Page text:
Monday, July 25, 2011

The Cost Of TIF Districts

Fellow blogger Pat Andrews is doing yeoman's work as usual at her blog producing information about the horribly unfair taxing policies implemented by the City of Indianapolis for the sake of economic development. Indianapolis/Marion County now has 40 TIF districts and the Ballard administration is trying to start up even more TIF districts. The combined assessed value of the TIF districts represents $4.81 billion. Taxing districts included within the TIF districts are allowed to collect taxes currently on only the base assessed value, which is suppose to be determined at the time of the creation of the TIF district. According to figures Andrews received from the county auditor's office, the base AV for the 40 TIF districts in Indianapolis/Marion County is $1.45 billion. That means the taxes paid on the $3.2 billion representing the incremental increase in TIF district's AV is captured by the respective TIF districts, which totals more than $90 million in annual property tax revenues. Note that those figures don't include property taxes the taxing districts lose from property tax abatements that may be awarded to businesses and homeowners within the respective TIF districts.

What comes as a total surprise is Andrews' discovery that the base AV for TIF districts can actually decline rather than being frozen as we've always been told it is. Naturally, the base AV of a TIF district won't increase during its lifetime, but one has always assumed it would not drop either. Yet as property assessments have fallen across the county, so has the base AV upon which taxes are assessed for the other taxing districts within the taxing districts even though total AV within the TIF districts grew. According to the most recent figures gathered by Andrews from the auditor's office, all 40 TIF districts combined represented $203 million in real AV growth. At the same time, however, the base AV within the TIF districts fell by $43.4 million. This problem as Andrews notes is further exacerbated by the fact that TIF districts are never retired as they were intended when they were originally created. Instead, new projects are constantly being concocted to continue their life seemingly in perpetuity.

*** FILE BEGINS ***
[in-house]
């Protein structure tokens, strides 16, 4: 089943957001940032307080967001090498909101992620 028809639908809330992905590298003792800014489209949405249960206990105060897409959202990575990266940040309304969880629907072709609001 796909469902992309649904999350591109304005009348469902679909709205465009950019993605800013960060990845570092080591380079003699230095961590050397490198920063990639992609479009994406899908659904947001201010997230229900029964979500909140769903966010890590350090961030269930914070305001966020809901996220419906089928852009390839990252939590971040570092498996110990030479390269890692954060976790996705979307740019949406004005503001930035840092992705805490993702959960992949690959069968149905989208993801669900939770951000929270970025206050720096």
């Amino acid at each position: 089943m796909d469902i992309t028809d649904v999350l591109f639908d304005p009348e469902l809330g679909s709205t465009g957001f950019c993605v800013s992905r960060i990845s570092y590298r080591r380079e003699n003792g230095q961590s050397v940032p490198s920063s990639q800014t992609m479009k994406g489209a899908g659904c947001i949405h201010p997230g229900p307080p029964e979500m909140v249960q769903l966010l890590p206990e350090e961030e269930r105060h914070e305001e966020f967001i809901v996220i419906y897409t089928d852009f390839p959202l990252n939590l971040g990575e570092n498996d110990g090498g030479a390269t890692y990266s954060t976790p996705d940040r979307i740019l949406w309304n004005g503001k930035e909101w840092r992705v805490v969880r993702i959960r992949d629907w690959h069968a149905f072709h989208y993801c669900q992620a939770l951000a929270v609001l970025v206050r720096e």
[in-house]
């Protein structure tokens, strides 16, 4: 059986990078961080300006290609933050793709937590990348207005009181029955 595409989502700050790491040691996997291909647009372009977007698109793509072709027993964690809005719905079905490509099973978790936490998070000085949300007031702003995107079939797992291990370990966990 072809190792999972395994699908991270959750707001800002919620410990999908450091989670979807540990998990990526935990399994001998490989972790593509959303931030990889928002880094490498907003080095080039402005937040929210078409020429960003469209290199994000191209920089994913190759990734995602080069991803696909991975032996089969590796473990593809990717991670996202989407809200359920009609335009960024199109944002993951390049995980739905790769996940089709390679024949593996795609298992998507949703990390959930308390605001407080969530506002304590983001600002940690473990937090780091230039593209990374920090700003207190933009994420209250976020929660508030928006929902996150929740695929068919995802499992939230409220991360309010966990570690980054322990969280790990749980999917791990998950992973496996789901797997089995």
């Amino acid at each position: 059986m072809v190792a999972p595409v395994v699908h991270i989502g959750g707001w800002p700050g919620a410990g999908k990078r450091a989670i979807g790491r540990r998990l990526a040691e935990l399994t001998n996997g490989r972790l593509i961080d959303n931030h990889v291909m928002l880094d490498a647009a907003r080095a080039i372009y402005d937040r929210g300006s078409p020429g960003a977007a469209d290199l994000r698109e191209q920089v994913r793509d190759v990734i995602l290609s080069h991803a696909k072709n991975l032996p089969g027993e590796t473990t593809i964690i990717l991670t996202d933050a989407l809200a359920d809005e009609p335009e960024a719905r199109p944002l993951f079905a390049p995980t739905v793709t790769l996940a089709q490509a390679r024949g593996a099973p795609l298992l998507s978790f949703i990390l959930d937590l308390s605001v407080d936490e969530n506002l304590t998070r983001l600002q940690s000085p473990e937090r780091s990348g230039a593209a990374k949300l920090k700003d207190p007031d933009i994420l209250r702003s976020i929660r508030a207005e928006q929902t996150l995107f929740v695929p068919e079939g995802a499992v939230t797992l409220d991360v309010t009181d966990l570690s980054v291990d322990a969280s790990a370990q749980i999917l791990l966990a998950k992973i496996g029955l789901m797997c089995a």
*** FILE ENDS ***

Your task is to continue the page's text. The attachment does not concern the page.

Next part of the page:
Remarkably, Andrews learned that the base AV in 15 of the TIF districts has actually sunk to zero, which suggests an erosion of the base AV has occurred over a number of years. Andrews notes that two of those 15 TIF districts with zero AV base entailed all government-owned property, which explains the zero AV base, but it does not explain the zero base AV for the other TIF districts. So under the rules of TIF districts the base AV may never increase but nothing prevents it from being decreased all the way to zero, which results in no tax revenues flowing to the affected taxing districts. What this all means is just more tax shifting to the rest of the taxpayers. Those of us who don't enjoy the direct benefits of the projects undertaken within TIF districts are required to pay higher property taxes to support basic governmental services such as police, fire, streets, sidewalks, schools and welfare services.

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